ADDRO uses durbars

The Anglican Diocesan Development and Relief Organization (ADDRO), is engaging communities in dialogue through the use of durbars to promote evidence-based interventions for malaria prevention in the three regions of the north; Northern, Upper East and Upper West Regions in Ghana.

The dialogue durbars are part of activities under one of the organization’s new projects, dubbed Community-based Malaria Control Project (CMCP) funded by Comic Relief, a UK-based Non-profit, Non-governmental Organization.

Under the CMCP initiative, ADDRO plans to roll out about 1, 352 community malaria control dialogue durbars in the next four years in a total of 344 communities across the three regions. Malaria is hyper endemic in Ghana and the Government through the National Malaria Control Programme is working with several partners to reduce the incidences and mortality related to the disease.

The Executive Director of ADDRO, Rev. Dr. Jacob Ayeebo said ADDRO is happy to partner with government in the fight against the malaria menace in Ghana and to reduce the negative impact of the disease on productivity in the nation. “Everyone knows that malaria is one of the leading causes of deaths especially in children under-five years and pregnant women. Government alone cannot fight the menace of malaria. To this end, it enjoins us to supplement government effort in this fight. The ultimate aim of our project therefore is to contribute to the reduction of malaria related morbidity and mortality” Dr. Ayeebo stated.

Community and household level activities and behaviors can be major contributors of malaria infection. Engaging communities in ways that promote exchange of knowledge and ideas could therefore be instrumental in helping people adopt positive life styles that help them protect themselves and their families from malaria infection.

The Coordinator of the Community-based Malaria Control Project, Mr. Prince Imoro Awimba said ADDRO chose to use community durbars as one of its strategies in implementing the project because of the advantages durbars have over other methods of community engagement.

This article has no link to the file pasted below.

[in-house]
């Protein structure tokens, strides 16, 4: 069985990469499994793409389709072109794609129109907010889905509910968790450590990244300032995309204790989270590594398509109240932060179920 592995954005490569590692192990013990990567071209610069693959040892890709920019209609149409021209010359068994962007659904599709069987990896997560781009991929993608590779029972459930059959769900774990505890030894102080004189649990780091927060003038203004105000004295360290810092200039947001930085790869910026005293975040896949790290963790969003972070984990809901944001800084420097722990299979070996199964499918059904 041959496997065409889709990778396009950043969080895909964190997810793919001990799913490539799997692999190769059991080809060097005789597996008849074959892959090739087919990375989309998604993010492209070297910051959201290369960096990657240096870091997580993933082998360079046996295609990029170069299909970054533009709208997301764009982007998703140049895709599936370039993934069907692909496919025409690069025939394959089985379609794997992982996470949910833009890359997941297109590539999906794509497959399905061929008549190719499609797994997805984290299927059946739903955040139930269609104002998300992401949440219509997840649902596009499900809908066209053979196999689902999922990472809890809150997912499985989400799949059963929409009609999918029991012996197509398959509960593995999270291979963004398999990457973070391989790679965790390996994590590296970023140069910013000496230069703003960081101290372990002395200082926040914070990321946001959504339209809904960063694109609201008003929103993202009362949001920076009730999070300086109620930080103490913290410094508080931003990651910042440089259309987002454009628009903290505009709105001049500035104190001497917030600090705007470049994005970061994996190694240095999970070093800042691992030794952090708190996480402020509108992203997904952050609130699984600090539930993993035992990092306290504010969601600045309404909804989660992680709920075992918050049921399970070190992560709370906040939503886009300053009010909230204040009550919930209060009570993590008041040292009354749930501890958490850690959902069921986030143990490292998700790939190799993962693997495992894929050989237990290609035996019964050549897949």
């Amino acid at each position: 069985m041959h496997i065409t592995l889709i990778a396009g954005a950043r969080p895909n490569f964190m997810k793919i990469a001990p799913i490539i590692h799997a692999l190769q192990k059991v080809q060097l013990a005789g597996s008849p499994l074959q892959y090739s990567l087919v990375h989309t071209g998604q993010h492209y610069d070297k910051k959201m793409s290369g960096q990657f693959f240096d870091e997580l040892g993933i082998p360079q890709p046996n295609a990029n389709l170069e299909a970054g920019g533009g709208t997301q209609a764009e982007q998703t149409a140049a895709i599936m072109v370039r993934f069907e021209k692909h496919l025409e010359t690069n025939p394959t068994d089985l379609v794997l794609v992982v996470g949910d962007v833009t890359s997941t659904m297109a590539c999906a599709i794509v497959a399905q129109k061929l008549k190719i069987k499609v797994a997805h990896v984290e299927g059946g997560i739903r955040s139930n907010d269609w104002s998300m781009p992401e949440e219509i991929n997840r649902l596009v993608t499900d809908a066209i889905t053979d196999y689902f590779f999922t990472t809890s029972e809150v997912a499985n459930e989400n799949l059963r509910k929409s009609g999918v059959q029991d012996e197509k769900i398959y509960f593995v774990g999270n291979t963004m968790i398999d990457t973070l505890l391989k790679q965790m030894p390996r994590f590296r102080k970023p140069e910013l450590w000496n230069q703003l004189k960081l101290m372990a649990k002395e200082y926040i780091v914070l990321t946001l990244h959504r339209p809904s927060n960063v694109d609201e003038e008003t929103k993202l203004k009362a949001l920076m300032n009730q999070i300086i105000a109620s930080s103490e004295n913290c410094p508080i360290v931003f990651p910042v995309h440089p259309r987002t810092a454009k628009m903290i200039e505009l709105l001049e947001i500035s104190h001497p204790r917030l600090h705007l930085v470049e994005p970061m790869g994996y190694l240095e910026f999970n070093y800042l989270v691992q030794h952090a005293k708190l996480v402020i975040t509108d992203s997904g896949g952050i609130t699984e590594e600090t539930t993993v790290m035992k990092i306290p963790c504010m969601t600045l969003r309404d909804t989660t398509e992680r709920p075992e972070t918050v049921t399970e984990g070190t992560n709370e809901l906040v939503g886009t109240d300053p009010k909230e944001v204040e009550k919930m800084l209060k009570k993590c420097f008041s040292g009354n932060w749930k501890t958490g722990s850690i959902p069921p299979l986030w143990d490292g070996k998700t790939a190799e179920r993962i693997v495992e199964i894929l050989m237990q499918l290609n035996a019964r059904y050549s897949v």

“Durbars provide an opportunity for interacting with communities and finding out their knowledge about a particular subject and some of the things they are already doing. This can help you to shape your message and ideas in a way that will enable you to achieve consensus for the benefit of all the parties”. Mr. Awimba indicated. He added that, besides the general durbars targeted at reaching all community members with messages on the causes, prevention and treatment of malaria, the project also targets opinion leaders, mothers with children under-five years, care-givers and pregnant women.

“Although we target all community members when we organize a durbar, we also meet special target groups such as mothers and caregivers in smaller groups where we are able to have close interaction with them. In this way ADDRO believes it can be more effective delivering messages to help bring down malaria cases and its impact on communities, Princes included.

An interaction with participants at a recent durbar in Kongo in the Nabdam District in the Upper East Region revealed that community members find the durbars very useful as they use such gatherings as avenues for sharing ideas to help them improve their lives.

ADDRO is the development arm of the Anglican Church, Diocese of Tamale, Ghana, with its national office situated in Bolgatanga. ADDRO’s mission is to transform lives and uphold human dignity and justice for all people, irrespective of ethnicity, sex, religious or political affiliations.

The thematic areas the organizations works include; Agriculture, Food Security and Sustainable Livelihoods, Health, Environment, Governance and Peace Building, Disaster and Relief, and Water and Sanitation. ADDRO currently operates in 7 regions of Ghana.

The CMCP is being implemented in collaboration with the Ghana Health Service (GHS) in two districts each in Northern, Upper East and Upper West Regions.

The project aims at reducing morbidity and mortality related to malaria through capacity building for Community Health Volunteers, staff of GHS and private health care providers to improve adherence to Testing and Treatment of malaria case management and Social &Behaviour Change Communication (SBCC).

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